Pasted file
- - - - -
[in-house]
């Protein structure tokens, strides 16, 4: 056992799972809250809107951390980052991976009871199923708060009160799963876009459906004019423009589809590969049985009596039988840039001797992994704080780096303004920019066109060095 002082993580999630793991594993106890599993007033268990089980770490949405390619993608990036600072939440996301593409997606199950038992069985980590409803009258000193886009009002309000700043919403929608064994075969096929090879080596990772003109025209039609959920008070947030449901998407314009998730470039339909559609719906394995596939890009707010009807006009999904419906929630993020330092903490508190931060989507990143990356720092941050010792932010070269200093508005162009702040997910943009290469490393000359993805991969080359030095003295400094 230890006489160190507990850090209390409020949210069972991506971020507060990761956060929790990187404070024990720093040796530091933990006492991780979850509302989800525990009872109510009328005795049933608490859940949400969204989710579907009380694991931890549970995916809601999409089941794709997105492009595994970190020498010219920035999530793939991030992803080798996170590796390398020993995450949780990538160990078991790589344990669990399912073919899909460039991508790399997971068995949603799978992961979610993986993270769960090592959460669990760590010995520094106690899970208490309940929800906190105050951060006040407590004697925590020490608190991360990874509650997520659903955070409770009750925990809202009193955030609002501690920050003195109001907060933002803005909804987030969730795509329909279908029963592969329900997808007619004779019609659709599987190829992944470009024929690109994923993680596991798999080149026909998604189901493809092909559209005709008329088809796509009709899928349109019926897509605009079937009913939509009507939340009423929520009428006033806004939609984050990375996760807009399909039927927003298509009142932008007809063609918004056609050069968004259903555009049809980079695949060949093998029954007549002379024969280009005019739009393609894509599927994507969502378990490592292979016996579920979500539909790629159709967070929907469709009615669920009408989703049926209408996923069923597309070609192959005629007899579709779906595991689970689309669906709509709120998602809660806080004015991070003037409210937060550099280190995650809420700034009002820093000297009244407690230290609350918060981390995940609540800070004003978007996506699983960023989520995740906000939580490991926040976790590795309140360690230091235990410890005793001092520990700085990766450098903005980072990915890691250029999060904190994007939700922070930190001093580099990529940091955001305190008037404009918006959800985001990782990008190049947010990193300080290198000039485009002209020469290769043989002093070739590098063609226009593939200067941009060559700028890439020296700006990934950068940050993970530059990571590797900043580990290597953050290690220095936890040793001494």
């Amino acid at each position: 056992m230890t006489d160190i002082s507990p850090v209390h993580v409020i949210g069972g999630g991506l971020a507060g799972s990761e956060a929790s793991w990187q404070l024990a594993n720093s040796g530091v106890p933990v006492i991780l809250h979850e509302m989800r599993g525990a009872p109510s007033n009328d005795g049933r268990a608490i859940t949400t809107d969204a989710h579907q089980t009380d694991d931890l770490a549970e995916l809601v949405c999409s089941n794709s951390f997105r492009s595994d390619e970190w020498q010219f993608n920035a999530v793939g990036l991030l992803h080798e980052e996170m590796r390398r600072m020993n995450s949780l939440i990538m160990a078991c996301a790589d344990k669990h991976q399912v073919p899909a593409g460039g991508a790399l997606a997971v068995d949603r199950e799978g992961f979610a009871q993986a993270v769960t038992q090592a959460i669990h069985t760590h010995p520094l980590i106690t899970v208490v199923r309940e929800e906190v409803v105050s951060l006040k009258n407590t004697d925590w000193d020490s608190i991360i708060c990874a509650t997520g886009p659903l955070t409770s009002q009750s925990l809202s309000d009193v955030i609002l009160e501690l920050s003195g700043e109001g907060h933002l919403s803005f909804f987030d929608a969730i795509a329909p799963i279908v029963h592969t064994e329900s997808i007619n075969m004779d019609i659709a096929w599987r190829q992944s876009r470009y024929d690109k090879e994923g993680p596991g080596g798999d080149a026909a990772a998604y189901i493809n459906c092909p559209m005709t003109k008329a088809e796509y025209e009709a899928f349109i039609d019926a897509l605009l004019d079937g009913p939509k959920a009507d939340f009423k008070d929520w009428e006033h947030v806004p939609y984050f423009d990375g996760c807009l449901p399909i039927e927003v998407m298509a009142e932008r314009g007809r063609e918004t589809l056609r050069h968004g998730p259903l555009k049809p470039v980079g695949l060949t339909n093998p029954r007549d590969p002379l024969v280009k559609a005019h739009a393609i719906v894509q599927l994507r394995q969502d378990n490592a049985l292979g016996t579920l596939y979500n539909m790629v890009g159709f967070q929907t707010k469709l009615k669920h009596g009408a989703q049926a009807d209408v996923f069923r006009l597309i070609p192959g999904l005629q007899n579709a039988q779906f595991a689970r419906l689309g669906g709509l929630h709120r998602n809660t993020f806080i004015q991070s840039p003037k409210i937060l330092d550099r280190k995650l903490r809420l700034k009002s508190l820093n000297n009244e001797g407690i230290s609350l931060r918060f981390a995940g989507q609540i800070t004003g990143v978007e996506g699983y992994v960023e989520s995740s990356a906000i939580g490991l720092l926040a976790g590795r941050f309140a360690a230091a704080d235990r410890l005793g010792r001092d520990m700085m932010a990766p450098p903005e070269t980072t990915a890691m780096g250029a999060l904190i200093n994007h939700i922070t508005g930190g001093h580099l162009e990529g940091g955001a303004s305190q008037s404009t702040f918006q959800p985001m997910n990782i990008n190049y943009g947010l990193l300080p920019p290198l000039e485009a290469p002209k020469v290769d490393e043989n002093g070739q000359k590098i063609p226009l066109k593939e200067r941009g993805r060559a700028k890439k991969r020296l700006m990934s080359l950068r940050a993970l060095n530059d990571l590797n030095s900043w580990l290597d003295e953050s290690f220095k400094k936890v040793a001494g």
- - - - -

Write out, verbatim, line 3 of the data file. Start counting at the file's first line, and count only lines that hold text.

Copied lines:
């Amino acid at each position: 056992m230890t006489d160190i002082s507990p850090v209390h993580v409020i949210g069972g999630g991506l971020a507060g799972s990761e956060a929790s793991w990187q404070l024990a594993n720093s040796g530091v106890p933990v006492i991780l809250h979850e509302m989800r599993g525990a009872p109510s007033n009328d005795g049933r268990a608490i859940t949400t809107d969204a989710h579907q089980t009380d694991d931890l770490a549970e995916l809601v949405c999409s089941n794709s951390f997105r492009s595994d390619e970190w020498q010219f993608n920035a999530v793939g990036l991030l992803h080798e980052e996170m590796r390398r600072m020993n995450s949780l939440i990538m160990a078991c996301a790589d344990k669990h991976q399912v073919p899909a593409g460039g991508a790399l997606a997971v068995d949603r199950e799978g992961f979610a009871q993986a993270v769960t038992q090592a959460i669990h069985t760590h010995p520094l980590i106690t899970v208490v199923r309940e929800e906190v409803v105050s951060l006040k009258n407590t004697d925590w000193d020490s608190i991360i708060c990874a509650t997520g886009p659903l955070t409770s009002q009750s925990l809202s309000d009193v955030i609002l009160e501690l920050s003195g700043e109001g907060h933002l919403s803005f909804f987030d929608a969730i795509a329909p799963i279908v029963h592969t064994e329900s997808i007619n075969m004779d019609i659709a096929w599987r190829q992944s876009r470009y024929d690109k090879e994923g993680p596991g080596g798999d080149a026909a990772a998604y189901i493809n459906c092909p559209m005709t003109k008329a088809e796509y025209e009709a899928f349109i039609d019926a897509l605009l004019d079937g009913p939509k959920a009507d939340f009423k008070d929520w009428e006033h947030v806004p939609y984050f423009d990375g996760c807009l449901p399909i039927e927003v998407m298509a009142e932008r314009g007809r063609e918004t589809l056609r050069h968004g998730p259903l555009k049809p470039v980079g695949l060949t339909n093998p029954r007549d590969p002379l024969v280009k559609a005019h739009a393609i719906v894509q599927l994507r394995q969502d378990n490592a049985l292979g016996t579920l596939y979500n539909m790629v890009g159709f967070q929907t707010k469709l009615k669920h009596g009408a989703q049926a009807d209408v996923f069923r006009l597309i070609p192959g999904l005629q007899n579709a039988q779906f595991a689970r419906l689309g669906g709509l929630h709120r998602n809660t993020f806080i004015q991070s840039p003037k409210i937060l330092d550099r280190k995650l903490r809420l700034k009002s508190l820093n000297n009244e001797g407690i230290s609350l931060r918060f981390a995940g989507q609540i800070t004003g990143v978007e996506g699983y992994v960023e989520s995740s990356a906000i939580g490991l720092l926040a976790g590795r941050f309140a360690a230091a704080d235990r410890l005793g010792r001092d520990m700085m932010a990766p450098p903005e070269t980072t990915a890691m780096g250029a999060l904190i200093n994007h939700i922070t508005g930190g001093h580099l162009e990529g940091g955001a303004s305190q008037s404009t702040f918006q959800p985001m997910n990782i990008n190049y943009g947010l990193l300080p920019p290198l000039e485009a290469p002209k020469v290769d490393e043989n002093g070739q000359k590098i063609p226009l066109k593939e200067r941009g993805r060559a700028k890439k991969r020296l700006m990934s080359l950068r940050a993970l060095n530059d990571l590797n030095s900043w580990l290597d003295e953050s290690f220095k400094k936890v040793a001494g």